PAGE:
Tough labor markets pose challenges for businesses, but skilled CEOs have the tools to sort through these times and get the most out of all employees. A recent article for Chief Executive examines the upcoming difficulties that could affect corporate leaders if labor becomes in short supply.
According to the article's author Dale Buss, workplace trends will lead to a decline in the number of available workers. A study conducted by The Conference Board predicted lower numbers for more than 460 types of jobs.
The Wall Street Journal also reported on the topic. The Conference Board data measures which industries will be most in need of new workers over the next 15 years. That study found that occupational and physical therapists will be the most sought after, as the category had an index number of 1.3. The higher the number, the greater the chance of loss of labor. By contrast, most of the other professions noted had a figure under 1.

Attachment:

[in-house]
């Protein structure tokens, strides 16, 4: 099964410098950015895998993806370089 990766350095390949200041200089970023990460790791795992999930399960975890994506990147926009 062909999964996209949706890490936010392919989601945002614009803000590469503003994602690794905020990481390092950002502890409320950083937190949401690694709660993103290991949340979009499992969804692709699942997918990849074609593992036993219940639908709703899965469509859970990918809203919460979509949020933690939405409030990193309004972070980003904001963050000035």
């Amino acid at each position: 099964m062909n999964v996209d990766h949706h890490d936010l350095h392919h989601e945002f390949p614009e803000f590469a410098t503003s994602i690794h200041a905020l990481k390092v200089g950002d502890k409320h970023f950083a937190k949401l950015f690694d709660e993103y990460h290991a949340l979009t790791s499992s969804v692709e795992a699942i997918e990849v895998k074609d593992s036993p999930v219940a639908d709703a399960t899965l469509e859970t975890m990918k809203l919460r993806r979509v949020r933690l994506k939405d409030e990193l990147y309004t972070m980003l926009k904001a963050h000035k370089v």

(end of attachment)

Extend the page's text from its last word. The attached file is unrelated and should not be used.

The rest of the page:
In the conclusion to his piece, Buss looks on the bright side of this situation, saying that the shortage will drive CEOs to be more proactive in keeping employees as part of their CEO responsibilities.
"The upshot is that, if the U.S. economic recovery gains traction, business chiefs may be revisiting the labor-shortage issue in their own industries," he writes. "More will likely try to get a jump on it by expanding training and other job-retention initiatives."
Companies should use management recruitment firms to locate CEOs with a strong record of employee management. Executives with the right mindset will know what practices are best for negotiating tough times.
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